Northeast Energy News

Massachusetts issues moratorium on utility’s work after new gas incident

OIL & GAS: Massachusetts officials impose a moratorium on work across National Grid’s service territory after a natural gas pressurization incident occurred while the company was doing routine maintenance work on Monday. (WWLP, Associated Press)

ALSO: A fiery explosion at a Canadian oil refinery could affect Maine’s supply of gasoline, diesel fuel and heating oil. (Portland Press Herald)

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WIND:
• A Danish company’s acquisition of Deepwater Wind is not expected to delay the timelines of planned offshore wind projects. (Baltimore Sun)
• Environmentalists and energy experts say the merger of the two wind developers will be positive for Connecticut by furthering the state’s efforts to create clean energy jobs. (New Haven Register)

SOLAR: The Planning Board and Town Council of a southwest Rhode Island town butt heads over utility-scale solar development in the area. (ecoRI News)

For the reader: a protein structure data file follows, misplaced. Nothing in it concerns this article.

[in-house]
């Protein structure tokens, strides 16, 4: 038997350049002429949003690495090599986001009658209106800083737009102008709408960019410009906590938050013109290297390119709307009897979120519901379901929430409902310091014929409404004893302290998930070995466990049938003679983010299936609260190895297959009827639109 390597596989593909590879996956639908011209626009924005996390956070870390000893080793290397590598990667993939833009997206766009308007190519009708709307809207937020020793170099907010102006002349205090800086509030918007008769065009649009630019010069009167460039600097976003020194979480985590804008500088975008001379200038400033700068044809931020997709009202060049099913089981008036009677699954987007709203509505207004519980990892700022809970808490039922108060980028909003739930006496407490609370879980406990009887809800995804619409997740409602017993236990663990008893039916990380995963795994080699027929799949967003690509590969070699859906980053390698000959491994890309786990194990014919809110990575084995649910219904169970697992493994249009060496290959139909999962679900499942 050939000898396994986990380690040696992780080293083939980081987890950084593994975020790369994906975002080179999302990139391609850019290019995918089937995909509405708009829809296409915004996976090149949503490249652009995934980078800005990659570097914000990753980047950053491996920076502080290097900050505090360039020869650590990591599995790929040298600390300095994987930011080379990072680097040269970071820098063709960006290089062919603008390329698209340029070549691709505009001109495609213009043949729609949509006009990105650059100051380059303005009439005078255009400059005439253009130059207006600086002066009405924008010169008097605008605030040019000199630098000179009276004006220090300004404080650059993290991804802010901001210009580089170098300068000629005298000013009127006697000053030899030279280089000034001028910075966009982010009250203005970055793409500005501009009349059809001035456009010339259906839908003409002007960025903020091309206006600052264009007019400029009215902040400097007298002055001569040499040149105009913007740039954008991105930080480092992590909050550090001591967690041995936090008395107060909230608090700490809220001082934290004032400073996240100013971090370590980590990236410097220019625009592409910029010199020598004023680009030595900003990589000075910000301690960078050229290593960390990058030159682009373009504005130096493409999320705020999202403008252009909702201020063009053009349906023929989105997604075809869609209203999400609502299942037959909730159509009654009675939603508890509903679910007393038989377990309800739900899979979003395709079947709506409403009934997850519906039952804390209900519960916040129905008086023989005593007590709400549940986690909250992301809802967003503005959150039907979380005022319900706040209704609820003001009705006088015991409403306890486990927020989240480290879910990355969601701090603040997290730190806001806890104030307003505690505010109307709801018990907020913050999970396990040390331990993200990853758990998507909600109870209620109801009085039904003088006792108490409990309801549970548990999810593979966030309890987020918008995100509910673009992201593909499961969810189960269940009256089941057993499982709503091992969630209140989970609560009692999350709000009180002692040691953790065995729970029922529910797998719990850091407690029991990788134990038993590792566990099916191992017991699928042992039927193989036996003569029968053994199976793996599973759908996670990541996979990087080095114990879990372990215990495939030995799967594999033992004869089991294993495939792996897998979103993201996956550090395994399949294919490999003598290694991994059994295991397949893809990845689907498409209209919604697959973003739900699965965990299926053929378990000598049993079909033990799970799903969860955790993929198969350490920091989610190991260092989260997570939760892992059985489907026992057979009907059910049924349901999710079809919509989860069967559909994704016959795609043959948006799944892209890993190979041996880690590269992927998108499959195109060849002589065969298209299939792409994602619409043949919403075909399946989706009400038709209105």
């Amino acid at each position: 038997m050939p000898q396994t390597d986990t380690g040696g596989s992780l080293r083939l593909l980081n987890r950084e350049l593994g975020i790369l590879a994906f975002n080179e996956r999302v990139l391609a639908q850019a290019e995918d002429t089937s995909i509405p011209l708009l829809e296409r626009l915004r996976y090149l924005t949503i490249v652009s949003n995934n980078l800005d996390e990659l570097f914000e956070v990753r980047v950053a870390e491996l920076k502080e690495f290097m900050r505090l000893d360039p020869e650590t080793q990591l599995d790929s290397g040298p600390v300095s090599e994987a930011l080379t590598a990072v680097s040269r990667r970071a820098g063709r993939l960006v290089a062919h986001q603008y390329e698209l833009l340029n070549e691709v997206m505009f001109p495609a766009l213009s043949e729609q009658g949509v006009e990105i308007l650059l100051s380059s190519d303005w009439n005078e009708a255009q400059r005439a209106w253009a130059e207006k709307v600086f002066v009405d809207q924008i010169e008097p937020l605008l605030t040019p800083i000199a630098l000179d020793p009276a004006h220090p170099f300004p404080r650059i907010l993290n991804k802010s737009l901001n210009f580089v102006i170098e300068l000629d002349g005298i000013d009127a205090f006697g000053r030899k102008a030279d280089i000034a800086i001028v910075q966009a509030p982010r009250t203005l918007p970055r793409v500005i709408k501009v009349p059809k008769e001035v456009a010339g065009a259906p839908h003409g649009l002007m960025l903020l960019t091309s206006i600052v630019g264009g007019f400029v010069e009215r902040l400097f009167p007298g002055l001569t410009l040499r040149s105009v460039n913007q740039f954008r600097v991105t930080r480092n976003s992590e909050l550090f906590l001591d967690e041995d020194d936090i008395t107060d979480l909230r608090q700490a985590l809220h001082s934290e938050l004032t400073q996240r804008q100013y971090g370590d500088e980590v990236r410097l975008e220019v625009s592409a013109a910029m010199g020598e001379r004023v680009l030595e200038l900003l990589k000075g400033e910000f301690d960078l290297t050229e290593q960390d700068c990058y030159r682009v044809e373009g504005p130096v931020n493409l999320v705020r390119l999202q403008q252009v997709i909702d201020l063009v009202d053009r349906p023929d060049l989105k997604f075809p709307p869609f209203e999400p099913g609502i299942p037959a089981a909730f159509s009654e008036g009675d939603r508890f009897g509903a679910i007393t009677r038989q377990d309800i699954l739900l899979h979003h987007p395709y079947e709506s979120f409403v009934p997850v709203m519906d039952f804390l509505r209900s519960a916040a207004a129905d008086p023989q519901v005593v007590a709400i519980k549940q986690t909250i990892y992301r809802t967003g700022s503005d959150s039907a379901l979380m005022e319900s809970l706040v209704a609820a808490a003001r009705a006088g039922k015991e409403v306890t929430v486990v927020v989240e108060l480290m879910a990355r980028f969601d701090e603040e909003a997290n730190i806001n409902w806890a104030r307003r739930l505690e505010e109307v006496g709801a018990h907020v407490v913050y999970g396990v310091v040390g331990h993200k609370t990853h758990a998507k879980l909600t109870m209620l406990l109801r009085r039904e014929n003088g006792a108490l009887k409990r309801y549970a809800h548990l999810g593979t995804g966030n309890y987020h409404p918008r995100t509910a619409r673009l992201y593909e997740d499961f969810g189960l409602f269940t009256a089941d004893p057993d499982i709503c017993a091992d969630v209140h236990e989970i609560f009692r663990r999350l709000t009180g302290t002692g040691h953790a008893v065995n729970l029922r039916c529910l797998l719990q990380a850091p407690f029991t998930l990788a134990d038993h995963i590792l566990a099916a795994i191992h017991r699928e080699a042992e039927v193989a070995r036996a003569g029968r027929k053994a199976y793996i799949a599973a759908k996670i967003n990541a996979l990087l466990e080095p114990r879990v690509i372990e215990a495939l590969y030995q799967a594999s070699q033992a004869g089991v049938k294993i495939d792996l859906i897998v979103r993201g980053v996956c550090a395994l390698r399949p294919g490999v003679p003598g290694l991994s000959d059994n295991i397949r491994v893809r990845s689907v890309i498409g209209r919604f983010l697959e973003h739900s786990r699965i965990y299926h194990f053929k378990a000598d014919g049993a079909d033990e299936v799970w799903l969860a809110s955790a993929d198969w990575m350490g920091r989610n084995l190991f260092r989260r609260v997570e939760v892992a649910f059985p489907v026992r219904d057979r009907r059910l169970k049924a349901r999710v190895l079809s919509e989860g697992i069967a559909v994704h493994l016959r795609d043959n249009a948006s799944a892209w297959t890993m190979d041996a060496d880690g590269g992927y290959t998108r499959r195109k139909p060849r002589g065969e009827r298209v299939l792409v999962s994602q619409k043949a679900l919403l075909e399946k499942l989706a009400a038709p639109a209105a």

EFFICIENCY: A Pennsylvania state lawmaker introduces a bill to lift a 2 percent cap on how much utilities can invest in energy efficiency initiatives. (Pennsylvania Business Report)

BIOGAS: After several delays, a 3.2 MW anaerobic digester is scheduled to open this fall outside Providence, Rhode Island. (Waste Dive)

BIOMASS:
• New Hampshire’s congressional delegation asks the EPA to adopt a proposed rule that would allow biomass energy to qualify for the Renewable Fuel Standard, saying the change would grow the electric vehicle market and reduce emissions. (Ethanol Producer Magazine)
• The U.S. Department of Energy awards $12.8 million to the University of Delaware to support research on converting biomass into chemicals and fuels. (news release)

NUCLEAR: Massachusetts’ Pilgrim Nuclear Power Station has cost its owners tens of millions of dollars this year due to shutdowns stemming from equipment problems. (Cape Cod Times)

TRANSPORTATION: Private automobiles account for 23 percent of New York City’s greenhouse gas emissions, and there are signs that the problem is getting worse. (Curbed New York)

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CLIMATE: If global temperatures rise 2.7 degrees Fahrenheit by 2030, as predicted in a new report, experts say it will affect Vermont’s major industries, including ski resorts and maple syrup. (WCAX)

POLLUTION: Rhode Island environmental officials say 400 gallons of gasoline that spilled from a tanker truck into the Providence River last week had a minimal environmental impact. (ecoRI News)

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